Oklahoma City Barons forward Steve Pinizzotto's game is built around finishing checks and playing physical.
“I grew up the youngest child. I used to get beat up a lot,” Pinizzotto said. “That's where I got it from.”
Unlike most physical enforcers in hockey, Pinizzotto supplies some offense. A 29-year-old veteran with 258 games of American Hockey League experience, Pinizzotto played on back-to-back Calder Cup title teams.
The Barons, who host the Toronto Marlies at 7 p.m. Thursday at the Cox Convention Center, acquired Pinizzotto in a trade with San Antonio for Ryan Martindale.
“It's tough when you lose buddies in a trade, but that's part of hockey,” said Oklahoma City goaltender Richard Bachman. “(Pinizzotto) is the type of player that gives you energy. He brings a little spark, a little grit. That's huge for us. He's played in a lot of games in a lot of different situations.”
In his seventh pro season, Pinizzotto played on Hershey's back-to-back AHL championship teams in 2008-09 and 2009-10.
In addition to scoring a combined 83 points those two seasons, Pinizzotto posted a plus-40 rating the first title season, which ranked third in the AHL. He's scored 117 career AHL points.
“The game has changed some (toward skill players), but there are still a lot of players that play a heavy game,” said Barons coach Todd Nelson. “He's a player that plays with sandpaper and grit. But he's also a good player.”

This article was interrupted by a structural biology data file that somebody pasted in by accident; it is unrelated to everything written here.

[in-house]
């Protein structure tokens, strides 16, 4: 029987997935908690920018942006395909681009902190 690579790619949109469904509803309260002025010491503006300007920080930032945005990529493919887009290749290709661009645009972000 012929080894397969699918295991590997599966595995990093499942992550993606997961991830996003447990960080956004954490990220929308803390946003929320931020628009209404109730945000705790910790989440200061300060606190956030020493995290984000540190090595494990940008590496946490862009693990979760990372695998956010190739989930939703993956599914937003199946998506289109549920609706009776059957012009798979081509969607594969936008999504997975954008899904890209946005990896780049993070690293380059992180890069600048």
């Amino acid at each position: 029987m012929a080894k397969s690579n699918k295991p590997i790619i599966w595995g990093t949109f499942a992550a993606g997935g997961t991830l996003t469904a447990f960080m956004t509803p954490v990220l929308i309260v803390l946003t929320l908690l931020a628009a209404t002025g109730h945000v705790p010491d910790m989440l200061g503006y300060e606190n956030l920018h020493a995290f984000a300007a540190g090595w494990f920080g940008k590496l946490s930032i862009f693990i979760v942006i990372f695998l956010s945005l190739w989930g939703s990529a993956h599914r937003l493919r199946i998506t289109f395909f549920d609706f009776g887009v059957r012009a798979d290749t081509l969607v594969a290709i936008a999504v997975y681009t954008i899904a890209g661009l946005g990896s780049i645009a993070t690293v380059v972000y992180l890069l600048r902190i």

Hampered by an injury, Pinizzotto's ice time was spotty with San Antonio. With the Barons, the Toronto native can provide leadership on a young team.
“No one really likes to get hit,” said Barons defenseman Brad Hunt. “When there are guys running you into the boards it's not fun. But it's fun to play with a guy like that. Every team needs guys like that on their team.”
Because of his physical style, Pinizzotto often is key member on penalty-kill units.
“When the other team is on the power play, they usually have their best players on the ice,” Pinizzotto said. “If you get out of position, that's when the puck is in the back of your net. You have to play smart. It's always about timing and good positioning. That's something I take pride in, my overall game.”
Pinizzotto was called up for nearly a month by Washington four seasons ago but was always a healthy scratch. He never officially played in a game with the Capitals. He made his long awaited NHL debut last season, playing in 12 games with the Vancouver Canucks.
“Every day I try to move forward so I can get another shot at the NHL. Ultimately that's where everyone wants to be,” Pinizzotto said. “I'm looking for the best chance possible. Hopefully this works out for me. But you can't look too far ahead. Your focus has to be working hard every day.”